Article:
The Chronicle, as an independent organization, needs to decide whether it wants to be part of the new Central Campus, or whether to push for a new home elsewhere. We'll be looking at the question of location and what role it plays in the newsroom of the future. But in general, we're agnostic about whether the newsroom we propose gets built on Central or somewhere else. Hopefully, our research over the next year will guide us toward making a recommendation, and that could well be that Central is the best spot.
In any case, because Central Campus looms large at Duke and for this project, I'll be providing regular updates on the progress of the campus planning. Here, then, is a story that appeared the Herald-Sun of Durham on July 17, nothing that Duke has selected a new architect (registration required), something that sounds exciting, but will also delay the project's groundbreaking for at least a year. That's fine with us, because it gives us more breathing room to pursue this project and get a proposal in the hands of Duke officials next May:
Duke University has hired one of the world's top architects to take a fresh look at the design for its Central Campus redevelopment and spell out exactly how the project should unfold over the next 50 years.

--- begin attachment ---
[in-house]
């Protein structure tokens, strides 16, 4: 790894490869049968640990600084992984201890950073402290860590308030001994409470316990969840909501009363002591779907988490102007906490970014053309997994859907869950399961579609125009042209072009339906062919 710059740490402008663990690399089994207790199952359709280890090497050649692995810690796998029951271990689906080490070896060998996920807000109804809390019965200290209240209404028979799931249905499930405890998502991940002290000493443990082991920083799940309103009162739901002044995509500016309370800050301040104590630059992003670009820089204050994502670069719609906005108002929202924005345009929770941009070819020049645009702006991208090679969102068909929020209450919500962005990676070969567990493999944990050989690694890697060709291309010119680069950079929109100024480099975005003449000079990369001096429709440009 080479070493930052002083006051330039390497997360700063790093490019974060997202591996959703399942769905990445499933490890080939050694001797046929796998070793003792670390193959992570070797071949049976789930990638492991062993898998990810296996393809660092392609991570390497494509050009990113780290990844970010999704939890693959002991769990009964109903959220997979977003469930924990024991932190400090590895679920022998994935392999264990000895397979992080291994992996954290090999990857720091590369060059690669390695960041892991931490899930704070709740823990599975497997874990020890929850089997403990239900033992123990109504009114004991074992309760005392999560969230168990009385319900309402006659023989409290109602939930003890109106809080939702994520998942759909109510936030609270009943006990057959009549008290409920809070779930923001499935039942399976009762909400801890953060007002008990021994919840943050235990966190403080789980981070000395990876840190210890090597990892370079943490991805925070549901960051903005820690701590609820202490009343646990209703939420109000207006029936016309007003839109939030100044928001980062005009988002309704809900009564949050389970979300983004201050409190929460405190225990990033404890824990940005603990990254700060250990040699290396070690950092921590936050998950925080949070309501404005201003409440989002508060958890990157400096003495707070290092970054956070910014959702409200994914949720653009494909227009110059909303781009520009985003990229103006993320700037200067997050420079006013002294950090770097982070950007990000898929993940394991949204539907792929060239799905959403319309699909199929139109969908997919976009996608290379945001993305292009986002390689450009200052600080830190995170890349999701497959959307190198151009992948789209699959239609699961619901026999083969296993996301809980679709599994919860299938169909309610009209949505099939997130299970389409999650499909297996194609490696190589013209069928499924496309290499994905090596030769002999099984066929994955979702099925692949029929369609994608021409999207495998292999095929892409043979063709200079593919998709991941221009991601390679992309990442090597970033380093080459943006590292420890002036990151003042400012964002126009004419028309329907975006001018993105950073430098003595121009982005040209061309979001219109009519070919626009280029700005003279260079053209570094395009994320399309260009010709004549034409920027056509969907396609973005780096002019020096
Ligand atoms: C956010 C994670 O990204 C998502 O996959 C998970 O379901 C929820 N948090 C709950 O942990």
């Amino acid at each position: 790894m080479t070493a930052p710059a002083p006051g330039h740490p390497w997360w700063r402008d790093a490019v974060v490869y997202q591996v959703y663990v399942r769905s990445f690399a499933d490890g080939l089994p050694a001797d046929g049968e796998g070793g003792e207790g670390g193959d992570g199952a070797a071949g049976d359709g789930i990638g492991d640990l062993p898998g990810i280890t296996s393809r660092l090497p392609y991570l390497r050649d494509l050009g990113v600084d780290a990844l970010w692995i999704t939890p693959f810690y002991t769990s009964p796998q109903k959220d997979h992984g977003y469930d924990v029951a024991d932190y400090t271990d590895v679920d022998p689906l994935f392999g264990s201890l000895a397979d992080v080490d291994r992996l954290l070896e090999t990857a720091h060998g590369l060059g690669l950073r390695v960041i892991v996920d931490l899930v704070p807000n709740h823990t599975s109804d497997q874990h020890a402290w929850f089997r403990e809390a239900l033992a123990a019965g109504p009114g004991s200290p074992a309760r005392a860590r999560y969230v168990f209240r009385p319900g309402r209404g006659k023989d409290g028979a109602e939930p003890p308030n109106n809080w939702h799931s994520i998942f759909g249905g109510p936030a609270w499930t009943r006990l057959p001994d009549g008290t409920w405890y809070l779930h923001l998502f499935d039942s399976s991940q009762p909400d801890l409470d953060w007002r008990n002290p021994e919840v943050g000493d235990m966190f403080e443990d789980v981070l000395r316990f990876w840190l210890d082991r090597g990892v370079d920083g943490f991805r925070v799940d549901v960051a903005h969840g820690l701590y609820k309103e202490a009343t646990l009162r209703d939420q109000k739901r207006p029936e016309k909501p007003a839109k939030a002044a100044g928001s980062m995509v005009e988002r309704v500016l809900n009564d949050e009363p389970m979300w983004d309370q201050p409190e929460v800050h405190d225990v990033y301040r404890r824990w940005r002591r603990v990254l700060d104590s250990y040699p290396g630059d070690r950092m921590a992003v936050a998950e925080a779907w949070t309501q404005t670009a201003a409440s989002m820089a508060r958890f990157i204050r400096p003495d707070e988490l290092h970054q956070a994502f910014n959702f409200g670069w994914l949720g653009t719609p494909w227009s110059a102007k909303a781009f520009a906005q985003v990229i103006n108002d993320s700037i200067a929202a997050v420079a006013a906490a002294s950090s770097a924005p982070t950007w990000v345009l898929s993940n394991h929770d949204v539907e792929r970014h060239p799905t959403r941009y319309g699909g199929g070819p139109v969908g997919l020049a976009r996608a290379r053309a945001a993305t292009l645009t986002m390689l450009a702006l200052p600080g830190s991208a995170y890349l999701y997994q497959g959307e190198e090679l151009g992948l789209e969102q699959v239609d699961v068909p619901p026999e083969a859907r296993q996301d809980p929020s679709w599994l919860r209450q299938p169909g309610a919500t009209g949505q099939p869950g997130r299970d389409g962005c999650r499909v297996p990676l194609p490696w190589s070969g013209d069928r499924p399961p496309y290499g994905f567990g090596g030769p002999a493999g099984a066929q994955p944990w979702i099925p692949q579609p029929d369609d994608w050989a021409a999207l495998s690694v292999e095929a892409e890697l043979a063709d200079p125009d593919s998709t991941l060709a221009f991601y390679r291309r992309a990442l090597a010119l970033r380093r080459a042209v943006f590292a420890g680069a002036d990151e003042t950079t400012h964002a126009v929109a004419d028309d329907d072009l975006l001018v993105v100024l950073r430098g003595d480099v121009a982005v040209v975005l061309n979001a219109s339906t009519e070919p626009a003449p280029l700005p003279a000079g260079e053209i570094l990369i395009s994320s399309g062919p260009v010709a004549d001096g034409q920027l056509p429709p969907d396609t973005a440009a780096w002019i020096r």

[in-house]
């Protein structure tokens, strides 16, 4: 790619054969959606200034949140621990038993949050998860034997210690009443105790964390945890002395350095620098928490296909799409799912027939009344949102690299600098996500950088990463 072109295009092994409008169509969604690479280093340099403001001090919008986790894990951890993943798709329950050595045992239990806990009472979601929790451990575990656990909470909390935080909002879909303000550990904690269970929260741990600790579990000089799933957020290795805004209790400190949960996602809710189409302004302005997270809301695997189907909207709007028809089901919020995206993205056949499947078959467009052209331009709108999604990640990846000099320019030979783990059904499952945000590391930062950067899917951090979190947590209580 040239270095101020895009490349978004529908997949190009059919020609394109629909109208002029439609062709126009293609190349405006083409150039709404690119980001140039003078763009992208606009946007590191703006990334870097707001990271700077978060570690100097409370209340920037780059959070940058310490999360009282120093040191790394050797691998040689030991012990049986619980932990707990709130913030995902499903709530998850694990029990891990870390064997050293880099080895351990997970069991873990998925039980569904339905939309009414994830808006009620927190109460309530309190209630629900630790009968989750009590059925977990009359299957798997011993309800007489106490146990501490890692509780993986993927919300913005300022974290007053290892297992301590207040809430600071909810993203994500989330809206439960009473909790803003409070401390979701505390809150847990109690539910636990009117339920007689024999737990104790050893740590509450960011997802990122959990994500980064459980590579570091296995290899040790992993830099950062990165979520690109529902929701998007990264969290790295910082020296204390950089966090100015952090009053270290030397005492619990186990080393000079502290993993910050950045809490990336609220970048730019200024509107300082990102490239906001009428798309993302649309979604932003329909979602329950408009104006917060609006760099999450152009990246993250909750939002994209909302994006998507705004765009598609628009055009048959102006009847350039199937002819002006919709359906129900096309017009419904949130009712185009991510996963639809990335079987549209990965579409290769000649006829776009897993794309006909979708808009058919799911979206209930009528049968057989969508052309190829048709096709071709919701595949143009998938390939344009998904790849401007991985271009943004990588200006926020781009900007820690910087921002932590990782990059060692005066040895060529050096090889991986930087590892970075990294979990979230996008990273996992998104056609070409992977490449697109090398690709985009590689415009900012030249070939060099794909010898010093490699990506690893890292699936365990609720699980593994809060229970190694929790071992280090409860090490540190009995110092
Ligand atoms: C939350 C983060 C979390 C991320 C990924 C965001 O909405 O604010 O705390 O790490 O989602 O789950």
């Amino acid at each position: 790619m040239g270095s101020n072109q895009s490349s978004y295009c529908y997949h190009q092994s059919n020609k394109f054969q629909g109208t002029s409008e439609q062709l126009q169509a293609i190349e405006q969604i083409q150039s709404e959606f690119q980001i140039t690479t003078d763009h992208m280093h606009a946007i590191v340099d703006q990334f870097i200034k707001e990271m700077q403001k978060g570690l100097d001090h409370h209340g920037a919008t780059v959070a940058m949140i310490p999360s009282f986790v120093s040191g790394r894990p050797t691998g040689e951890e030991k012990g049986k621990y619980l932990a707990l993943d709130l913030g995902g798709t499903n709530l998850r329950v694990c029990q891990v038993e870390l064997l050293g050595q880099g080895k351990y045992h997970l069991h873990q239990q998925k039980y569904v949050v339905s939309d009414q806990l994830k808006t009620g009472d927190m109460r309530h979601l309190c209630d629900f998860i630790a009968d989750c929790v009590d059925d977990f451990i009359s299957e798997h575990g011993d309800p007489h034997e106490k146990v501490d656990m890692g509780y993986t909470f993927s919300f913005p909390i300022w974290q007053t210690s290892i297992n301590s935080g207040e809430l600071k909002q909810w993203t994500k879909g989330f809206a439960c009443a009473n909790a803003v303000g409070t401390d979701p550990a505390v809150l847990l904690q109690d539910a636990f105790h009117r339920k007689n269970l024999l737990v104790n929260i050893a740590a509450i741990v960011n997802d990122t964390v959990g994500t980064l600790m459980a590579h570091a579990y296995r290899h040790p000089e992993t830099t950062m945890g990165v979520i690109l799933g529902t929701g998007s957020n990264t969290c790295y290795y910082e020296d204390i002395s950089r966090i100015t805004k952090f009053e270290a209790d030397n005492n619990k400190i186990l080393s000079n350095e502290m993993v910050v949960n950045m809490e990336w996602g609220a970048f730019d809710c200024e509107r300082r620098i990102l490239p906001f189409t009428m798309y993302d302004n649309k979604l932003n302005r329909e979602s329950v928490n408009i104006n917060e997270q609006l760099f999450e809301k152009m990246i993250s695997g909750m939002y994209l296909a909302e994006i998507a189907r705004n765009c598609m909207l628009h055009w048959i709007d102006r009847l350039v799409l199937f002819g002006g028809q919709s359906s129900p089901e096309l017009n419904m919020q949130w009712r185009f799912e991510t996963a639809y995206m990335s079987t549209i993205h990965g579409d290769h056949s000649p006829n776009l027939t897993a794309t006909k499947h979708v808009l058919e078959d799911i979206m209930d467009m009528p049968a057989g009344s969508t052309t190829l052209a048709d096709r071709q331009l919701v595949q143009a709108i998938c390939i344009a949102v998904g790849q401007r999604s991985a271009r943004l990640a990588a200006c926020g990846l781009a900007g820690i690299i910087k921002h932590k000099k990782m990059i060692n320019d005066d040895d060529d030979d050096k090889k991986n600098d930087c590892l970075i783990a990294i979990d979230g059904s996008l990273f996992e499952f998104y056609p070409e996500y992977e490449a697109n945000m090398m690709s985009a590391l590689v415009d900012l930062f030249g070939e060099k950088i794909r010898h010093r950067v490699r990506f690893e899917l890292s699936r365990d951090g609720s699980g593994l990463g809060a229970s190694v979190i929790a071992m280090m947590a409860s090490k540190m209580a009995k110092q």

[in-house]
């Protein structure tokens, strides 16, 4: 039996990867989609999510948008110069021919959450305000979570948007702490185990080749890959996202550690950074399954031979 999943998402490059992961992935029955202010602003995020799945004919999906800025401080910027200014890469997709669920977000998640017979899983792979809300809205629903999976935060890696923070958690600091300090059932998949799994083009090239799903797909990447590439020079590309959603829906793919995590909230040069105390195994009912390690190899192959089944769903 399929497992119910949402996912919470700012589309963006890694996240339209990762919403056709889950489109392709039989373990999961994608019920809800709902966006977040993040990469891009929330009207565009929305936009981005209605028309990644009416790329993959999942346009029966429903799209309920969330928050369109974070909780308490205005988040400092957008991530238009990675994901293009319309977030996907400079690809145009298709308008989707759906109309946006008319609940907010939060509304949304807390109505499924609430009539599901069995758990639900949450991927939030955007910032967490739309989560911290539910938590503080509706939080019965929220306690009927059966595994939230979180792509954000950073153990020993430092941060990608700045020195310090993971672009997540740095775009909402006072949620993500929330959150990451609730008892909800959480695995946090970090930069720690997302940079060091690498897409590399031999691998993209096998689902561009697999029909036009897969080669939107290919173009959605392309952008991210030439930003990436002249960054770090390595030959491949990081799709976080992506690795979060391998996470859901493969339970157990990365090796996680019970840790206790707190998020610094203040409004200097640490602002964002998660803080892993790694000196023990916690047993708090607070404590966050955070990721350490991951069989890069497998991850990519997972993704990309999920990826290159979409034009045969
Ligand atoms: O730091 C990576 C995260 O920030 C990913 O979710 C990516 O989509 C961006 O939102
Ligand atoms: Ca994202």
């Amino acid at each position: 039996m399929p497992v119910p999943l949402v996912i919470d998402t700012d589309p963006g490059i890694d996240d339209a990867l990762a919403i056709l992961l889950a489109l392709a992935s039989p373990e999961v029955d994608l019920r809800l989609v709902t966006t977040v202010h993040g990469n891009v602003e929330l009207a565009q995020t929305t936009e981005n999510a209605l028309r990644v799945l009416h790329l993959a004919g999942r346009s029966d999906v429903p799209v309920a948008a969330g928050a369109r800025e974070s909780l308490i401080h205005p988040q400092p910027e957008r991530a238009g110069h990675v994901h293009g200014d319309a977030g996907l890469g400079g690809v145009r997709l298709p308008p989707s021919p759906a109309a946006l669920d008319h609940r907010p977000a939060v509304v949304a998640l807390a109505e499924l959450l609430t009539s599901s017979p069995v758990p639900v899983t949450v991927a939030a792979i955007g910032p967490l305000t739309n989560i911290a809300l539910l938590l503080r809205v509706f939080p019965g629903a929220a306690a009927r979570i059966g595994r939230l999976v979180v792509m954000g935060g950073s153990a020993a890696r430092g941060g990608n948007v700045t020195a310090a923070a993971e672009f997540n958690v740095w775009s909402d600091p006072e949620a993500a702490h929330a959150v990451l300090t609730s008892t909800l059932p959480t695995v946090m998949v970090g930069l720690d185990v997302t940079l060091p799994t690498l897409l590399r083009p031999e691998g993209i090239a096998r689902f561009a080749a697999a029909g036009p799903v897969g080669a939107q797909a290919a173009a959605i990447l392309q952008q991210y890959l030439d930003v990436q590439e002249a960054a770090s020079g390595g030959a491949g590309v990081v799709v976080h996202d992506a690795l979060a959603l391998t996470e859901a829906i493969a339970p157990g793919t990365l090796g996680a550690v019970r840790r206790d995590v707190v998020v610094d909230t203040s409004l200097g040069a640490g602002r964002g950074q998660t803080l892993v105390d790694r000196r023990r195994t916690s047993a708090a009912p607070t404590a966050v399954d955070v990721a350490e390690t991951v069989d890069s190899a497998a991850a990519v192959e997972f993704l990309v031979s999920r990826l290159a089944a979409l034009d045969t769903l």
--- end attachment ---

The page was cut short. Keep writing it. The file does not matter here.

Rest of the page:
Campus leaders announced the choice of Pelli Clarke Pelli Architects on Tuesday. The firm's founder, Cesar Pelli, will lead the project team personally and said he expects to deliver a tentative master plan for Central Campus to Duke's Board of Trustees in February.
Pelli, who's 80, is renowned as the designer of Malaysia's Petronas Towers and a host of other noteworthy projects in cities throughout the world. His firm's credits include campus plans for the University of Texas at Austin and Rice University, and two brand-new campuses in Argentina, Pelli's native country.
Provost Peter Lange and other Duke officials are equally happy about bringing Pelli on board, although they concede the upcoming design work will delay the start of construction on Central Campus by about a year, until at least late 2008.